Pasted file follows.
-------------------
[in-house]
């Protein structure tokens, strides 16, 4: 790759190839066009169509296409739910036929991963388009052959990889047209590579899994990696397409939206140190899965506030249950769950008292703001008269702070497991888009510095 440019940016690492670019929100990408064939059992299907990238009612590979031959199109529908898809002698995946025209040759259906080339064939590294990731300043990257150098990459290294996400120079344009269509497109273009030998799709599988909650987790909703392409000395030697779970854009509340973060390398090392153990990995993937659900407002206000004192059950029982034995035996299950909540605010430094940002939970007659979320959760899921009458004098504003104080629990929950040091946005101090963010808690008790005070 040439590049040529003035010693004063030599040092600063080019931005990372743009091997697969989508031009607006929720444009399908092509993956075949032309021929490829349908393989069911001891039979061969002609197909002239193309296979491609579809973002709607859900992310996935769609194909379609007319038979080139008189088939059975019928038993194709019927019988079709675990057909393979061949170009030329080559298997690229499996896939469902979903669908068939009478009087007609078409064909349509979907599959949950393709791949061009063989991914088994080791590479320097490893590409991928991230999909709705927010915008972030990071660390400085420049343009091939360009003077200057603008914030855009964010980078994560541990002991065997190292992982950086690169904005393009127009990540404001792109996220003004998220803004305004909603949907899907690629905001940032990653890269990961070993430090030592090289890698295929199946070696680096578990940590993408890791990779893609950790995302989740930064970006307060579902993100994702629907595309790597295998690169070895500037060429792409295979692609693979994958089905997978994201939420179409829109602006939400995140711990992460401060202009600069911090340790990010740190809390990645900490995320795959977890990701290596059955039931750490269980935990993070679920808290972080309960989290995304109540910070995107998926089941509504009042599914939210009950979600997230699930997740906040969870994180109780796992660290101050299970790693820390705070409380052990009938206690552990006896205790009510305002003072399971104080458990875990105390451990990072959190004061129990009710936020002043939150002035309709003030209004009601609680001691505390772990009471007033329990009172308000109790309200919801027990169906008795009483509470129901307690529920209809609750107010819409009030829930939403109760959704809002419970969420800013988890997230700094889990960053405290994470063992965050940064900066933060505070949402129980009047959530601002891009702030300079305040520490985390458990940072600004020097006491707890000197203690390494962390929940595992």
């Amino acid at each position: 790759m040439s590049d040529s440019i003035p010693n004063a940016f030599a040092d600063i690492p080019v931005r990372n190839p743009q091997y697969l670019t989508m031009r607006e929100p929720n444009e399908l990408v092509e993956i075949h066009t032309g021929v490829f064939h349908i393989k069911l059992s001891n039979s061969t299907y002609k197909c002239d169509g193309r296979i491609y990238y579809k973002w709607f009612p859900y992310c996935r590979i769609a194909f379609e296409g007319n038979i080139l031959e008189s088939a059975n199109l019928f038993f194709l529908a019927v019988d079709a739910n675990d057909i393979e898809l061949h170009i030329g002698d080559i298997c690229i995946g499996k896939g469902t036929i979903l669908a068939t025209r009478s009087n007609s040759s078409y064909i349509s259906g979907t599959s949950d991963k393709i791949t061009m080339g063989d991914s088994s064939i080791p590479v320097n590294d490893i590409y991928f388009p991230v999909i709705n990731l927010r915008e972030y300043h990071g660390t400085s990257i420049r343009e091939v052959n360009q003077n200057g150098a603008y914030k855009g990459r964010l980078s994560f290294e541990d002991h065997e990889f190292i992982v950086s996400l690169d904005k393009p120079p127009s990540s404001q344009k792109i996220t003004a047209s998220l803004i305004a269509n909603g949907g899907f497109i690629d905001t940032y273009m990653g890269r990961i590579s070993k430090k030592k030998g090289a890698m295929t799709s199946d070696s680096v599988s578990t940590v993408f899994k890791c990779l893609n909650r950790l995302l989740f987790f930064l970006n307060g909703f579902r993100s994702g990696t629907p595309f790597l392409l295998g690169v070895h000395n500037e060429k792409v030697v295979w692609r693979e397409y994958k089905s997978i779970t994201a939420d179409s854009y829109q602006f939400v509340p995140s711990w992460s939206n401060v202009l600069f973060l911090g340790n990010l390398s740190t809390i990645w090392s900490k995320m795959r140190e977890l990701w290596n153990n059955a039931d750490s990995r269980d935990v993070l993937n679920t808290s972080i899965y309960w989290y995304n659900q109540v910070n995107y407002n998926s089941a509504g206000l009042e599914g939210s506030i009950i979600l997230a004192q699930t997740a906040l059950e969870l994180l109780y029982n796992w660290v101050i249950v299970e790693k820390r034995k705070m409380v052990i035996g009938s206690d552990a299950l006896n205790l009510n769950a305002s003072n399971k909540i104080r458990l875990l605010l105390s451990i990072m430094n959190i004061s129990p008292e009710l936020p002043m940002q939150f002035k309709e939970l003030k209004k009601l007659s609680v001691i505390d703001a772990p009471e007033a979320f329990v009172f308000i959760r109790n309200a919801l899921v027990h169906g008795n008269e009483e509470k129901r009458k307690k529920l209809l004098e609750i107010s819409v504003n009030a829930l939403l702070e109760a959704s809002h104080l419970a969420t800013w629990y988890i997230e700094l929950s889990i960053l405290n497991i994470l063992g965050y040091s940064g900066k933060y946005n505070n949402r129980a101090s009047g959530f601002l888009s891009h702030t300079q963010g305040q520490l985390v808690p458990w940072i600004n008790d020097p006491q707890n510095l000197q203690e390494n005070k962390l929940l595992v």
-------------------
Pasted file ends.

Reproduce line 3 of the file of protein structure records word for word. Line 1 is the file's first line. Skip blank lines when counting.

């Amino acid at each position: 790759m040439s590049d040529s440019i003035p010693n004063a940016f030599a040092d600063i690492p080019v931005r990372n190839p743009q091997y697969l670019t989508m031009r607006e929100p929720n444009e399908l990408v092509e993956i075949h066009t032309g021929v490829f064939h349908i393989k069911l059992s001891n039979s061969t299907y002609k197909c002239d169509g193309r296979i491609y990238y579809k973002w709607f009612p859900y992310c996935r590979i769609a194909f379609e296409g007319n038979i080139l031959e008189s088939a059975n199109l019928f038993f194709l529908a019927v019988d079709a739910n675990d057909i393979e898809l061949h170009i030329g002698d080559i298997c690229i995946g499996k896939g469902t036929i979903l669908a068939t025209r009478s009087n007609s040759s078409y064909i349509s259906g979907t599959s949950d991963k393709i791949t061009m080339g063989d991914s088994s064939i080791p590479v320097n590294d490893i590409y991928f388009p991230v999909i709705n990731l927010r915008e972030y300043h990071g660390t400085s990257i420049r343009e091939v052959n360009q003077n200057g150098a603008y914030k855009g990459r964010l980078s994560f290294e541990d002991h065997e990889f190292i992982v950086s996400l690169d904005k393009p120079p127009s990540s404001q344009k792109i996220t003004a047209s998220l803004i305004a269509n909603g949907g899907f497109i690629d905001t940032y273009m990653g890269r990961i590579s070993k430090k030592k030998g090289a890698m295929t799709s199946d070696s680096v599988s578990t940590v993408f899994k890791c990779l893609n909650r950790l995302l989740f987790f930064l970006n307060g909703f579902r993100s994702g990696t629907p595309f790597l392409l295998g690169v070895h000395n500037e060429k792409v030697v295979w692609r693979e397409y994958k089905s997978i779970t994201a939420d179409s854009y829109q602006f939400v509340p995140s711990w992460s939206n401060v202009l600069f973060l911090g340790n990010l390398s740190t809390i990645w090392s900490k995320m795959r140190e977890l990701w290596n153990n059955a039931d750490s990995r269980d935990v993070l993937n679920t808290s972080i899965y309960w989290y995304n659900q109540v910070n995107y407002n998926s089941a509504g206000l009042e599914g939210s506030i009950i979600l997230a004192q699930t997740a906040l059950e969870l994180l109780y029982n796992w660290v101050i249950v299970e790693k820390r034995k705070m409380v052990i035996g009938s206690d552990a299950l006896n205790l009510n769950a305002s003072n399971k909540i104080r458990l875990l605010l105390s451990i990072m430094n959190i004061s129990p008292e009710l936020p002043m940002q939150f002035k309709e939970l003030k209004k009601l007659s609680v001691i505390d703001a772990p009471e007033a979320f329990v009172f308000i959760r109790n309200a919801l899921v027990h169906g008795n008269e009483e509470k129901r009458k307690k529920l209809l004098e609750i107010s819409v504003n009030a829930l939403l702070e109760a959704s809002h104080l419970a969420t800013w629990y988890i997230e700094l929950s889990i960053l405290n497991i994470l063992g965050y040091s940064g900066k933060y946005n505070n949402r129980a101090s009047g959530f601002l888009s891009h702030t300079q963010g305040q520490l985390v808690p458990w940072i600004n008790d020097p006491q707890n510095l000197q203690e390494n005070k962390l929940l595992v």